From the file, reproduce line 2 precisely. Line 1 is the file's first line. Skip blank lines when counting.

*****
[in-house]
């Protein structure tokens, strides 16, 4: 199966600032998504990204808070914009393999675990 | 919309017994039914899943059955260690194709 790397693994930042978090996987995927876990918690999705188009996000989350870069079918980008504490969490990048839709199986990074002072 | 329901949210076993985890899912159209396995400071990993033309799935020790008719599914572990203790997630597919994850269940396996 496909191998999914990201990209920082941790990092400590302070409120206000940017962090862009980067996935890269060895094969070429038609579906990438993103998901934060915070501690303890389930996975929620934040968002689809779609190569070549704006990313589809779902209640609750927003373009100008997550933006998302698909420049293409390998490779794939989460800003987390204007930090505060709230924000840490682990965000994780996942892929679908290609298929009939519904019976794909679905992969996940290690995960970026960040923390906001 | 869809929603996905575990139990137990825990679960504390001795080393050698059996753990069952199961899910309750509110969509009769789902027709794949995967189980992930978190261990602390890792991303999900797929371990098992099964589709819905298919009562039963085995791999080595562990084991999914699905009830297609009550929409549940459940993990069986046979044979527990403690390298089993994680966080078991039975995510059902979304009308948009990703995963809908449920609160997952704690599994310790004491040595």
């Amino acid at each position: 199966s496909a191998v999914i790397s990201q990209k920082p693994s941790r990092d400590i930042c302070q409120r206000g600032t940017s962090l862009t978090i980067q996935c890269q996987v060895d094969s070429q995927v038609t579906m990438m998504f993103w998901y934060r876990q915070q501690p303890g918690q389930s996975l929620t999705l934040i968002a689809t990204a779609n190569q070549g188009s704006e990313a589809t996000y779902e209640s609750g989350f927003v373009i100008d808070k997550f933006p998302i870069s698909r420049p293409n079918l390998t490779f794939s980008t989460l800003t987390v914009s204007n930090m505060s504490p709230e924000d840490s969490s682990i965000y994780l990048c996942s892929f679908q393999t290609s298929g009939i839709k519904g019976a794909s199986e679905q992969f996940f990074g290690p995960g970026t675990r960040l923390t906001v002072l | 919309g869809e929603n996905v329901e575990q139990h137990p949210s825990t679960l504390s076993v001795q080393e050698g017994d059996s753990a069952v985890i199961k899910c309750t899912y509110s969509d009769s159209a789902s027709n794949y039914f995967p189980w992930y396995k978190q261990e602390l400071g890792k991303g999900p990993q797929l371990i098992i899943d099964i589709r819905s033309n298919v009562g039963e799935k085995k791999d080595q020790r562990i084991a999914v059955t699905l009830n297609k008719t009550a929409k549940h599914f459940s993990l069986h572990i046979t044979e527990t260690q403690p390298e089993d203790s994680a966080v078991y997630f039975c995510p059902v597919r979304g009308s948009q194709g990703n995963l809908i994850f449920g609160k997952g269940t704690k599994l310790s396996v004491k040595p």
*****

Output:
């Protein structure tokens, strides 16, 4: 199966600032998504990204808070914009393999675990 | 919309017994039914899943059955260690194709 790397693994930042978090996987995927876990918690999705188009996000989350870069079918980008504490969490990048839709199986990074002072 | 329901949210076993985890899912159209396995400071990993033309799935020790008719599914572990203790997630597919994850269940396996 496909191998999914990201990209920082941790990092400590302070409120206000940017962090862009980067996935890269060895094969070429038609579906990438993103998901934060915070501690303890389930996975929620934040968002689809779609190569070549704006990313589809779902209640609750927003373009100008997550933006998302698909420049293409390998490779794939989460800003987390204007930090505060709230924000840490682990965000994780996942892929679908290609298929009939519904019976794909679905992969996940290690995960970026960040923390906001 | 869809929603996905575990139990137990825990679960504390001795080393050698059996753990069952199961899910309750509110969509009769789902027709794949995967189980992930978190261990602390890792991303999900797929371990098992099964589709819905298919009562039963085995791999080595562990084991999914699905009830297609009550929409549940459940993990069986046979044979527990403690390298089993994680966080078991039975995510059902979304009308948009990703995963809908449920609160997952704690599994310790004491040595």